There are several open landfill sites in the Waikato region. Over 40 other landfills have recently closed. There are also several potential landfill sites proposed in the region. All sites must meet strict environmental criteria to get a resource consent.
Most of the waste produced in the Waikato region ends up in a landfill. The standard of our region’s landfills is now as good or better than any other part of the country.
In 1999 there were 13 operating municipal landfills but only three had proper consents. Over 40 other landfill sites have recently closed as they could not meet modern environmental standards.
We now have only five operating landfills in our region and all have consents. These are located at:
The region's largest landfill is Hampton Downs, North Waikato and built on 386 hectares of ex-farmland. The capacity of the Hampton Downs landfill is 30 million cubic metres and it is consented for 25 years, with 19 years remaining. The location of the Hampton Downs site, and the open and closed landfills can be found on the landfills map.
Most of the landfills are quite small, except for Hampton Downs, which receives around 600,000 tonnes of waste per year, and Tirohia which receives 120,000 tonnes waste per year.
The presence of waste landfill sites in the region does not mean that the environment is degraded, but they do present a potential pressure on the environment. Many of the older landfill sites in the region were located beside streams or estuaries with little or no attempt to stop wastes discharging into water.
Poorly managed landfills often smell bad and have problems with vermin (rats and mice). They may burn spontaneously, are a source of windblown litter and look unsightly.
Some effects of landfills are not so easily seen. For example, contamination of ground and surface water and the release of greenhouse gases.
Leachate has the potential to contaminate ground water. Without extensive monitoring, there is no way to determine the extent of contamination. Leachate from some landfills within the region has contaminated surface and ground water.
As the organic matter in landfills rots, it gives off gases (mainly methane and carbon dioxide). Landfill gases are potentially explosive and are ‘greenhouse gases’. Find out more about greenhouse gases and how they may cause climate change.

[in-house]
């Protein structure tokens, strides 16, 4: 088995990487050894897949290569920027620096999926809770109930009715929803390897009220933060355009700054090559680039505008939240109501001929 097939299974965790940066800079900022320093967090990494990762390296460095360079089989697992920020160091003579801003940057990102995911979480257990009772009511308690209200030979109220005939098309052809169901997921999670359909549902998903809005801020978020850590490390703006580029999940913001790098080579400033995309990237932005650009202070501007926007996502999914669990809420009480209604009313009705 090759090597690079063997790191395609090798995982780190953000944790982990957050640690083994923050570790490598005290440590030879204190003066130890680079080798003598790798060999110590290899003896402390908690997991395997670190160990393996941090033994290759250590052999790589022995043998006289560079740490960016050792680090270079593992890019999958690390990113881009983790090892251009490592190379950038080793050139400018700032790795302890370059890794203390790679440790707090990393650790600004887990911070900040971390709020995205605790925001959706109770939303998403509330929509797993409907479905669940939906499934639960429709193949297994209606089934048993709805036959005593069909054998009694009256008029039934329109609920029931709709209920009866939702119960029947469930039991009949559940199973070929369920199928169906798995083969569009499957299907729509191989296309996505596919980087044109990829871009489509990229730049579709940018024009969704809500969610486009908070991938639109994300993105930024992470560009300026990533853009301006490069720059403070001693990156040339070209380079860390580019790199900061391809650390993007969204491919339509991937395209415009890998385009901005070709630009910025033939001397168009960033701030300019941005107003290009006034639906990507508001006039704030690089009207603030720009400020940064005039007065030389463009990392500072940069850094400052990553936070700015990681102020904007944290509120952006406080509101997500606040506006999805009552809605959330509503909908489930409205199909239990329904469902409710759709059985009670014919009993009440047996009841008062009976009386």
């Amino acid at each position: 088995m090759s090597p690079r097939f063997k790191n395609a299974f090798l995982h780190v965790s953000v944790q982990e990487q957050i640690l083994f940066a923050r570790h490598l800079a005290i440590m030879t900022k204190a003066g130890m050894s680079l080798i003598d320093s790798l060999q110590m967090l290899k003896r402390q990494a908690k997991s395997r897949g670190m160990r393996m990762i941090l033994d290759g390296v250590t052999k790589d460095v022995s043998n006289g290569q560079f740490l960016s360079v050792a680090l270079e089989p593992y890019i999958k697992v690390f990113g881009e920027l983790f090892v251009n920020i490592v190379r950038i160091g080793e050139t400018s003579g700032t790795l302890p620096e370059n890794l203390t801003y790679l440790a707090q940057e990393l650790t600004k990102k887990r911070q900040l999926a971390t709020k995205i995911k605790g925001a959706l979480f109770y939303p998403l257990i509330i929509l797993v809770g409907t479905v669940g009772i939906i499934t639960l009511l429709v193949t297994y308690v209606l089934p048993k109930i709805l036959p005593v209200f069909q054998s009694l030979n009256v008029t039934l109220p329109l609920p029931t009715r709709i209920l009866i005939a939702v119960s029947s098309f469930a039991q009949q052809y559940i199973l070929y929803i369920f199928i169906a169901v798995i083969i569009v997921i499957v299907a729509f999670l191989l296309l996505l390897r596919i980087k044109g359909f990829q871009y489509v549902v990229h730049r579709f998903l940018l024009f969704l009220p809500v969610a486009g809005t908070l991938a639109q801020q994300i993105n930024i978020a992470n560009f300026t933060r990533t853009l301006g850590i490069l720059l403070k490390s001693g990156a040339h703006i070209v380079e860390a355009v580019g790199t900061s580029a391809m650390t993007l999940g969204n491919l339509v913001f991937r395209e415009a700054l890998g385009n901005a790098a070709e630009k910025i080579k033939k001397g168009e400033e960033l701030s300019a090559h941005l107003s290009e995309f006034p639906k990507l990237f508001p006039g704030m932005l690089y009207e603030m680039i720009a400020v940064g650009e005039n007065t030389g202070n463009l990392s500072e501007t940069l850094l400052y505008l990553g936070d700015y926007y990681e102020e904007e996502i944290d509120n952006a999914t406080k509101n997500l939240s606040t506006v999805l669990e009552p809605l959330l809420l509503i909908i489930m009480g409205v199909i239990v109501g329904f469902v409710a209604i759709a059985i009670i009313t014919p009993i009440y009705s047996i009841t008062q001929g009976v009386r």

Other problems associated with poorly operated or badly located landfills include:
An example of a landfill that has affected the state of the local environment is the Rototuna landfill (now closed) near Hamilton. Since the late 1990s remedial work has been done to reduce the amount of leachate escaping from the old landfill site. Most of leachate is now collected and taken to the Pukete sewage treatment plant for disposal.
A small number of industrial landfills receive waste from individual operations, for example, sawdust and bark from timber mills or mining waste. There are also an unknown number of small landfill sites, for example, farm dumps on private properties. The location of many other closed or industrial landfills is currently unknown.
Find out more about contaminated sites in the Waikato region.
A well managed and appropriately located modern landfill with leachate collection, impermeable liners and landfill gas management systems is unlikely to have significant adverse effects on the environment. The resource consent process ensures that all sites meet strict environmental criteria.
Of the six landfill sites in the Waikato region, three (in Taupo, Te Kuiti and Tirohia) are modern sites. They have been commissioned over the last few years and have long-term consents.
The Taupo community has recently opened new landfill facilities to replace old sites that did not meet current environmental standards. Find out more about waste management in Taupo.
A new facility has been built at Te Kuiti to replace the landfill. It may also be used later by the Kawhia and Otorohanga communities.
A number of new waste disposal sites have been proposed in the Waikato region, for example Hampton Downs. Some of these sites will receive waste from other parts of the country, particularly Auckland.
Importing waste into the region can damage our environment because of:
Constructing new landfill sites that meet modern environmental standards is expensive. Because of this, the costs of waste disposal are rising. For example, households pay via rates and direct disposal charges.
New solid waste landfill sites are proposed at:
Any new waste landfill sites must first get a resource consent from Waikato Regional Council and the relevant territorial authority. These consents set management standards to help protect the environment.
Find out about:
Check out X-treme Waste - a community organisation focussing on waste management in Raglan.